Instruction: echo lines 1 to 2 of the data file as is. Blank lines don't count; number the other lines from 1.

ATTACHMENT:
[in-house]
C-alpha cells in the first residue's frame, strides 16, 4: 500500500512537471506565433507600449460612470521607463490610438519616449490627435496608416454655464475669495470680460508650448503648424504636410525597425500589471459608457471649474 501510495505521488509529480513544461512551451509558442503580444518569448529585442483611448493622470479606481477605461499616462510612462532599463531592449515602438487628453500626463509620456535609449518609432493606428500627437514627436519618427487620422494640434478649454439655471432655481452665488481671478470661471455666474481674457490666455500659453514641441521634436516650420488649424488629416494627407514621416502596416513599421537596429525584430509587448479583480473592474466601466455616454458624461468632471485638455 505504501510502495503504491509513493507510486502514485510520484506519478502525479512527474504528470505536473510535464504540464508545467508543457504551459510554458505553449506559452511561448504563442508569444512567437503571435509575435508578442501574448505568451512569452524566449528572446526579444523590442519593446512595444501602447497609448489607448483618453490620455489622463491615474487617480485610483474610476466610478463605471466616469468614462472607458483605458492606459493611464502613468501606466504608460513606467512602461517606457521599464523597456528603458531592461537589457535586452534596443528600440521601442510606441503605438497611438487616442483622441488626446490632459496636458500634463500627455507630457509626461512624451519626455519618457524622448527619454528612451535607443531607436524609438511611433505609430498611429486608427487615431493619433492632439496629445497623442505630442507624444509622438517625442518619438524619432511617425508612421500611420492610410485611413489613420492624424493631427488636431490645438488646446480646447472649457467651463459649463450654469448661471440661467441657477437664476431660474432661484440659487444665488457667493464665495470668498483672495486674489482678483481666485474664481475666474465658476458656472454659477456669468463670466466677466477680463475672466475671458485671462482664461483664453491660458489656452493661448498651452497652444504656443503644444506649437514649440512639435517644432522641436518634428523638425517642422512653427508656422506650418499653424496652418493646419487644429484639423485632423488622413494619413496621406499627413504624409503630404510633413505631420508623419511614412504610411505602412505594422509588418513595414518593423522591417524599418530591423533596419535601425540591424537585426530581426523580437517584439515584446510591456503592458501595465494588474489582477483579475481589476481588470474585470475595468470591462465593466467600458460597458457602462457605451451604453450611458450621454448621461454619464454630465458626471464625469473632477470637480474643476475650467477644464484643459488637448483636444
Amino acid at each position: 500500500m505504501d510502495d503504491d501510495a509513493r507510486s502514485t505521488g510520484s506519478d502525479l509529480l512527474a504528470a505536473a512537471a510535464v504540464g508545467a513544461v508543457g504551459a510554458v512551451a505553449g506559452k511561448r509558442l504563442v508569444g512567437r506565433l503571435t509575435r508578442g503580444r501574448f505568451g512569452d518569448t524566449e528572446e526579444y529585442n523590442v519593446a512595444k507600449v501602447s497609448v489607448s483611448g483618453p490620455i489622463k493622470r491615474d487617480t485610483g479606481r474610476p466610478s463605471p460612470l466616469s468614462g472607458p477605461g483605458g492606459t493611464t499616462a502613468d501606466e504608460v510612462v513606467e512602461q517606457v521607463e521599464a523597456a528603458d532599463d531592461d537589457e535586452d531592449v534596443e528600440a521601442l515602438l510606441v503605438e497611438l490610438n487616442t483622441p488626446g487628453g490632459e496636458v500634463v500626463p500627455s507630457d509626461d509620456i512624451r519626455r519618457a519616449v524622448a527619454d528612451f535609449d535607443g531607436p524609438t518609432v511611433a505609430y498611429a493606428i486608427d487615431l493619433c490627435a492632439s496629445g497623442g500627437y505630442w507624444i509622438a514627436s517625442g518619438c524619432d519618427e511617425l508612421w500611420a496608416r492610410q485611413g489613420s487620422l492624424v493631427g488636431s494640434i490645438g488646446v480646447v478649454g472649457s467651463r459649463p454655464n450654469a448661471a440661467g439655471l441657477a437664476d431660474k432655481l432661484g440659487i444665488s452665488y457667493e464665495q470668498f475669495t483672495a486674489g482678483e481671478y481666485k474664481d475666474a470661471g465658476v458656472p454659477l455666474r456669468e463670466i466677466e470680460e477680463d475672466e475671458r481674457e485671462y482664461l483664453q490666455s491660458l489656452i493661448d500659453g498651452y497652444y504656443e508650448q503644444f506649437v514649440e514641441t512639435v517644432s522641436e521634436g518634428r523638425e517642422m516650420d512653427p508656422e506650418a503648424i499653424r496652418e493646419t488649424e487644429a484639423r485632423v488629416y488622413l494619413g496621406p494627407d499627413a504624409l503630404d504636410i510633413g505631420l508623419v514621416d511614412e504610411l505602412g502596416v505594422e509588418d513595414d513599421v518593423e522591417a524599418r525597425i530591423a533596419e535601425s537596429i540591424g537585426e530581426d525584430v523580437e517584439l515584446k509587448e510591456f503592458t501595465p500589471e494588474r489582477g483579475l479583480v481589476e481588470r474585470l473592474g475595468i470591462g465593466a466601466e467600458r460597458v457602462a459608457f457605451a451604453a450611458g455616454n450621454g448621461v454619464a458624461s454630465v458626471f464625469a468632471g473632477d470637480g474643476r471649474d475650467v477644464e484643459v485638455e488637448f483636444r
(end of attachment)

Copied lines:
[in-house]
C-alpha cells in the first residue's frame, strides 16, 4: 500500500512537471506565433507600449460612470521607463490610438519616449490627435496608416454655464475669495470680460508650448503648424504636410525597425500589471459608457471649474 501510495505521488509529480513544461512551451509558442503580444518569448529585442483611448493622470479606481477605461499616462510612462532599463531592449515602438487628453500626463509620456535609449518609432493606428500627437514627436519618427487620422494640434478649454439655471432655481452665488481671478470661471455666474481674457490666455500659453514641441521634436516650420488649424488629416494627407514621416502596416513599421537596429525584430509587448479583480473592474466601466455616454458624461468632471485638455 505504501510502495503504491509513493507510486502514485510520484506519478502525479512527474504528470505536473510535464504540464508545467508543457504551459510554458505553449506559452511561448504563442508569444512567437503571435509575435508578442501574448505568451512569452524566449528572446526579444523590442519593446512595444501602447497609448489607448483618453490620455489622463491615474487617480485610483474610476466610478463605471466616469468614462472607458483605458492606459493611464502613468501606466504608460513606467512602461517606457521599464523597456528603458531592461537589457535586452534596443528600440521601442510606441503605438497611438487616442483622441488626446490632459496636458500634463500627455507630457509626461512624451519626455519618457524622448527619454528612451535607443531607436524609438511611433505609430498611429486608427487615431493619433492632439496629445497623442505630442507624444509622438517625442518619438524619432511617425508612421500611420492610410485611413489613420492624424493631427488636431490645438488646446480646447472649457467651463459649463450654469448661471440661467441657477437664476431660474432661484440659487444665488457667493464665495470668498483672495486674489482678483481666485474664481475666474465658476458656472454659477456669468463670466466677466477680463475672466475671458485671462482664461483664453491660458489656452493661448498651452497652444504656443503644444506649437514649440512639435517644432522641436518634428523638425517642422512653427508656422506650418499653424496652418493646419487644429484639423485632423488622413494619413496621406499627413504624409503630404510633413505631420508623419511614412504610411505602412505594422509588418513595414518593423522591417524599418530591423533596419535601425540591424537585426530581426523580437517584439515584446510591456503592458501595465494588474489582477483579475481589476481588470474585470475595468470591462465593466467600458460597458457602462457605451451604453450611458450621454448621461454619464454630465458626471464625469473632477470637480474643476475650467477644464484643459488637448483636444